Fine Structure Constant

The fine structure constant, is denoted by the sign α (the Greek letter alpha). It is a type of fundamental physical constant which quantifies the strength of the interaction between elementary charged particles. The fine-structure constant is a dimensionless quantity associated with the elementary charge ‘e’. It’s formula is \(4\Pi \varepsilon _{0}\tilde{h}c\alpha = e^{2}\). It is also also referred to as Sommerfeld’s constant.

Fine Structure Constant

                                                                                     Fine Structure Constant

What is Fine Structure Constant?

The spectrum line constant, \(\alpha\), are often thought of being the ratio between the energy needed to beat the electrostatic repulsion driving these electrons apart and therefore the energy of one photon whose wavelength is \(2\pi\) multiplied by the separation between those electrons.

History of Fine-Structure Constant

Based on the precise measurement of the atom spectrum by Michelson and Morley in 1887, Arnold Sommerfeld extended the Bohr model to incorporate elliptical orbits and relativistic dependence of mass on velocity. Arnold first stated this term fine-structure constant in 1916. The primary physical interpretation of the fine-structure constant α was because the ratio of the speed of the electron within the first circular orbit of the relativistic Bohr atom to the speed of photon within the vacuum.


The 2018 CODATA recommended value of \(\alpha\) is

\(\alpha = \frac{e^{2}}{4\Pi \varepsilon _{0}\tilde{h}c}\) = 0.0072973525693(11).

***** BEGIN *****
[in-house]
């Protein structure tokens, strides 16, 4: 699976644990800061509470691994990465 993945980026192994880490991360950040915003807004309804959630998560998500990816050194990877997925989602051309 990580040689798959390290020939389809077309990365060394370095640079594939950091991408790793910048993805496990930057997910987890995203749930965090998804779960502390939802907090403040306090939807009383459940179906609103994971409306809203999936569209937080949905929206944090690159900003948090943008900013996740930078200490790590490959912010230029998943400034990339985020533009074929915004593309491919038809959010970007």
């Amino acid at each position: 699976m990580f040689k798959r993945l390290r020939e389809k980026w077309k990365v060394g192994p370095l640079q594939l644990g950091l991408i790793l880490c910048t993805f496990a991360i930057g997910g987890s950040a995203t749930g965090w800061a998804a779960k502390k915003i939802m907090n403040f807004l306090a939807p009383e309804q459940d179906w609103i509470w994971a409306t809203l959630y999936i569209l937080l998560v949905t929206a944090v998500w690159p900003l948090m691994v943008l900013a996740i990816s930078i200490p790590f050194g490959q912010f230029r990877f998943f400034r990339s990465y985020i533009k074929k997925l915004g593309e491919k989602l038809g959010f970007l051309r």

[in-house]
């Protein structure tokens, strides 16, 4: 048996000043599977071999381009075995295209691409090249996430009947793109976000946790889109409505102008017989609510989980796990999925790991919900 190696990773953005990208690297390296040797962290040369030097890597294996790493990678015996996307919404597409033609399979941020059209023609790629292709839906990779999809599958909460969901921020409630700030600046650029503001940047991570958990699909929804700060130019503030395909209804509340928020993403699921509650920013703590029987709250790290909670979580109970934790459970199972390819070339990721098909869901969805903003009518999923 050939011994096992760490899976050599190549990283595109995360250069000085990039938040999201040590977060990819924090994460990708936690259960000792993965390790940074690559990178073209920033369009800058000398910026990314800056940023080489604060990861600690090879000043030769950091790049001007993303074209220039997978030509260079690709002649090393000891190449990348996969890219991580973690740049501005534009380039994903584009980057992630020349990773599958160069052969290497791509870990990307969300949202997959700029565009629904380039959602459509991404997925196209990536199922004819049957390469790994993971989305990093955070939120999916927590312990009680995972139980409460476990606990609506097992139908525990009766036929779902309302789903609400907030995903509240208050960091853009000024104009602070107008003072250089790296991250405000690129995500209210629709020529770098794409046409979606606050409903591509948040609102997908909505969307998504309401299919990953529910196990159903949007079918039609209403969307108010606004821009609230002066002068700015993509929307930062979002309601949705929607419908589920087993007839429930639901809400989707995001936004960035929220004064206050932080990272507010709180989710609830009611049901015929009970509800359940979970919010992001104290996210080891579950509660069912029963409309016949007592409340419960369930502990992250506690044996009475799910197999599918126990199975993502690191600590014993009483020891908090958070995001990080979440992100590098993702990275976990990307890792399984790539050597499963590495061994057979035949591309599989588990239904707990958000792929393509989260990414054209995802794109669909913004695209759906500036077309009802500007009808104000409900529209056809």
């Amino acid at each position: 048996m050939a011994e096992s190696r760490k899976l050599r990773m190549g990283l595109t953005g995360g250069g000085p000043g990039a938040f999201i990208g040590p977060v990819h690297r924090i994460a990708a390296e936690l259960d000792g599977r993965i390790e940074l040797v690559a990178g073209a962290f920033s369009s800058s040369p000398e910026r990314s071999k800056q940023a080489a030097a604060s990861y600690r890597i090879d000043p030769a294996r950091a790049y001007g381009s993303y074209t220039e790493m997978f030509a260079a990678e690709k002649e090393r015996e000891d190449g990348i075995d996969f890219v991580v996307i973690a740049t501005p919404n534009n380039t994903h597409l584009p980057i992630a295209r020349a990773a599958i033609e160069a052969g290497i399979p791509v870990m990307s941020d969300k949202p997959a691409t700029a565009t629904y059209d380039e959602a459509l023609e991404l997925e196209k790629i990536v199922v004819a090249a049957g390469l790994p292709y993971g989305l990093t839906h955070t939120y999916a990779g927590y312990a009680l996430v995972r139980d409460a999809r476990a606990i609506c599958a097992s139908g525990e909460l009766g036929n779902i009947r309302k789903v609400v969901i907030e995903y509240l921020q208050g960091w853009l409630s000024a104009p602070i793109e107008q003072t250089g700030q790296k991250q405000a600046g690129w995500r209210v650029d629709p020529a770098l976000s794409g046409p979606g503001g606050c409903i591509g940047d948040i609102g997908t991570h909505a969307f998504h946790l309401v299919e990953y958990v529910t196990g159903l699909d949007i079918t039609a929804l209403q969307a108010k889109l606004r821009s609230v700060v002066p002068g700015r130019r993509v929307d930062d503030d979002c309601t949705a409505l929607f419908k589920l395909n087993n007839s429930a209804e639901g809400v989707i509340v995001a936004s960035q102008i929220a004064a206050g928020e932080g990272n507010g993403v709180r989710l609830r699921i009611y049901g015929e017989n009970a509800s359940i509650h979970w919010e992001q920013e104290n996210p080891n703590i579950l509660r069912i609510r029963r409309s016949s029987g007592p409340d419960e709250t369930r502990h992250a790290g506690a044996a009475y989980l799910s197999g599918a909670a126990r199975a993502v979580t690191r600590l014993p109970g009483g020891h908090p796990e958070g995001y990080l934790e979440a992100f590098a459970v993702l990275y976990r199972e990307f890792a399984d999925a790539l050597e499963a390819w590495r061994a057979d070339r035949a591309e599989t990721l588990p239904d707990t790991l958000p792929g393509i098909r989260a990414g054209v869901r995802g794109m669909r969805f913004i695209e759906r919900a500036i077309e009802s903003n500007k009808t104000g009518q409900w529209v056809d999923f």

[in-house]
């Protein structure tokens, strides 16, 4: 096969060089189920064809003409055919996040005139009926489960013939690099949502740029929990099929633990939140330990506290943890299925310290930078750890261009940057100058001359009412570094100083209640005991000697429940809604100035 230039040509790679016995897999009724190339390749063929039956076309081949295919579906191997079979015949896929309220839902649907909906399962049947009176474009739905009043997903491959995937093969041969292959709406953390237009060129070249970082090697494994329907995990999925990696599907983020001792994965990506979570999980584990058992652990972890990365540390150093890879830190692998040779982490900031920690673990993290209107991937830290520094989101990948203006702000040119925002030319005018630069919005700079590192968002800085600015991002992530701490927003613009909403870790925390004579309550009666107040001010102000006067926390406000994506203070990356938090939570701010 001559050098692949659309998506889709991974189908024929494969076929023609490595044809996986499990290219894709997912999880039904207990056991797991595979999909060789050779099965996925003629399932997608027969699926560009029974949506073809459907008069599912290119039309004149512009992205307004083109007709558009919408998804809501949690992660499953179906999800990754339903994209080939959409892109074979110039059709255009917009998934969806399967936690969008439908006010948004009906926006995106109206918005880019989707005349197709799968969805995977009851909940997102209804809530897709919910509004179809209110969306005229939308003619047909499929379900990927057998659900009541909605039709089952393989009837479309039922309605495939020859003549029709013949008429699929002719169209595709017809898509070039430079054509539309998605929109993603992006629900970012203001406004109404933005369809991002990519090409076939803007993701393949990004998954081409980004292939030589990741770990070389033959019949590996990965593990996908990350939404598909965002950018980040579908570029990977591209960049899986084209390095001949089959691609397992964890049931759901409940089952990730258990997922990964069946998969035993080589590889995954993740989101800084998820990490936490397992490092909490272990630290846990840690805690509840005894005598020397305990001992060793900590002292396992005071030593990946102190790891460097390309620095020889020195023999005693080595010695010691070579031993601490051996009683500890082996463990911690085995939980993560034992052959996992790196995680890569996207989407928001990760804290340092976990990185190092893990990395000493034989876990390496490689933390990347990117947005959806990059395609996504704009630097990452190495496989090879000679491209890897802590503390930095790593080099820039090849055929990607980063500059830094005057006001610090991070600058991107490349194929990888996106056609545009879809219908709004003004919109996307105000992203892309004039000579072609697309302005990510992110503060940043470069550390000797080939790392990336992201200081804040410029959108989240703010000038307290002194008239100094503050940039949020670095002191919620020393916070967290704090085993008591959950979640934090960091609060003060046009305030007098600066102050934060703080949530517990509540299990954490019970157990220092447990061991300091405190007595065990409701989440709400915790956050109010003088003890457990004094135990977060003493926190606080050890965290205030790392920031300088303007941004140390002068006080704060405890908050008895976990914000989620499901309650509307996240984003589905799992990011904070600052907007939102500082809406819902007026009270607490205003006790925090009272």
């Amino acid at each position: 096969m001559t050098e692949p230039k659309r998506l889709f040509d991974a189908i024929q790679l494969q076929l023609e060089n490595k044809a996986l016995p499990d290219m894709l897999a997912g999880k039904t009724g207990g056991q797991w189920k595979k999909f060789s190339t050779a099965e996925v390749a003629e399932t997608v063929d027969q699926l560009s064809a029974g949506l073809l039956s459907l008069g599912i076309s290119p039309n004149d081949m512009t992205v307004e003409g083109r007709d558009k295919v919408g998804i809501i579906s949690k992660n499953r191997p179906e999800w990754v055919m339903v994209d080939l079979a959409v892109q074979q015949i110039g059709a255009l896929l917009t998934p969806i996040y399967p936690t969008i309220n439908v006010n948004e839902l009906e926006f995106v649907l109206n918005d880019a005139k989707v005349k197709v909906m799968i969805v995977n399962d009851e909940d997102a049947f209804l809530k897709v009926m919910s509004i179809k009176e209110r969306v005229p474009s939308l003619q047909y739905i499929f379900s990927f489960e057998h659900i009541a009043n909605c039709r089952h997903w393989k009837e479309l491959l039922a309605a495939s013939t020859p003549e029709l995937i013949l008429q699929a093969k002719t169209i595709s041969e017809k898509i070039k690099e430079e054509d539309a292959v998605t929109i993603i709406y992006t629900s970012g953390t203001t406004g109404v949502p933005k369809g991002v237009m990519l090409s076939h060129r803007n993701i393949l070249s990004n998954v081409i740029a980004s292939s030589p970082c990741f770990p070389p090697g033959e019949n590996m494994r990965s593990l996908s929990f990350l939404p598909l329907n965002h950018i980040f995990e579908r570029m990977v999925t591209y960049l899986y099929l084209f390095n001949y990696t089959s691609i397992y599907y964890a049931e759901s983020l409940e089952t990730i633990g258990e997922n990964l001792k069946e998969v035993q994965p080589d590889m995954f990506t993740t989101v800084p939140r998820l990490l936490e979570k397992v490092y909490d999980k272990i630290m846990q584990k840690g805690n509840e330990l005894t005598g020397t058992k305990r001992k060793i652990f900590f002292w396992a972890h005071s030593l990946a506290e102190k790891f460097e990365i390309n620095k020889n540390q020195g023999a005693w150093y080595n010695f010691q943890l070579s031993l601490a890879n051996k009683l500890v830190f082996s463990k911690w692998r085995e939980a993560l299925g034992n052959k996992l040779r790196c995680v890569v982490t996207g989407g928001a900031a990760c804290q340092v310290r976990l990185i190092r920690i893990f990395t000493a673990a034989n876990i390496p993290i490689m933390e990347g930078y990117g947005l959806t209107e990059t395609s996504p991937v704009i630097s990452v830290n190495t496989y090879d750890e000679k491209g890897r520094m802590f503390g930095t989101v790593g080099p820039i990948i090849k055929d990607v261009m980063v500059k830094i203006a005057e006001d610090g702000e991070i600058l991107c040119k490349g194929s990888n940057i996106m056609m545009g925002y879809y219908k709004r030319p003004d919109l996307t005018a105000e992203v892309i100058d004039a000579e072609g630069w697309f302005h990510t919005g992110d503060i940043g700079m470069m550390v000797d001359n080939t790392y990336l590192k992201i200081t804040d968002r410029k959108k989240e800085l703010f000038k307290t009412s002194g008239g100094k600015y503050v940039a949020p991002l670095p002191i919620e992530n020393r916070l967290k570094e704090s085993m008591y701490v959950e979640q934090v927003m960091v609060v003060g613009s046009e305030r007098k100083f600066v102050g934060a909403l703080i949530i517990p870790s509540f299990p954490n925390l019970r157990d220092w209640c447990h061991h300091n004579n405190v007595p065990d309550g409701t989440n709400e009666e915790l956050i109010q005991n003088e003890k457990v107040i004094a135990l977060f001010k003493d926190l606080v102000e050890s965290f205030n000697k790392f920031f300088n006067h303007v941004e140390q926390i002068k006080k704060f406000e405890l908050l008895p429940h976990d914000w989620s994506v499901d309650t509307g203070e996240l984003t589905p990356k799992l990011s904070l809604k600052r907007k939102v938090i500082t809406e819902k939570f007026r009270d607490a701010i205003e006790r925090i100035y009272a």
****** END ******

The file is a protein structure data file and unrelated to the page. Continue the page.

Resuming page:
This features a relative standard uncertainty of 0.15 parts per billion.

There is a general agreement about the value of α, as measured by various different methods. The well-liked methods in 2019 are measurements of electron anomalous magnetic moments and of photon recoil in atom interferometry. Further refinement of this work were published by the top of 2020, giving the worth:

\(\alpha −1\) = 137.035999206(11).

This value comes with a relative accuracy of 81 parts per trillion.

Variation with Energy Scale

In QED or quantum electrodynamics, as we learn more thorough quantum theory underlying the electromagnetic coupling, we get to know that the renormalization group dictates how the strength of the interaction grows logarithmically with the relevant increase in energy scale.

As the energy scale increases, the strength of the interaction within the Standard Model approaches that of the opposite two fundamental interactions, a feature important for grand unification theories. If QED were a particular theory, the fine-structure constant would actually diverge at an energy referred to as the Landau pole—this fact undermines the consistency of QED beyond perturbative expansions.

Anthropic Explanation

The anthropic principle is a controversial topic regarding why the fine-structure constant has the value it does. It tells about the stable matter. Therefore life and intelligent beings, could not exist if its value were much different. For instance, if α were to change by 4%, stellar fusion won’t produce carbon, which will result in non existence of any carbon-based life. If α were greater than 0.1, stellar fusion is going to be impossible. Thus, no place in the universe will be warm enough for life as we know it.

FAQs on Fine Structure Constant

Q.1. is that the spectrum line constant changing?

Answer – The spectrum line constant has not changed in time. The resulting 320 measurements, spanning from a billion years within the past showed us that the spectrum line constant is very much constant.

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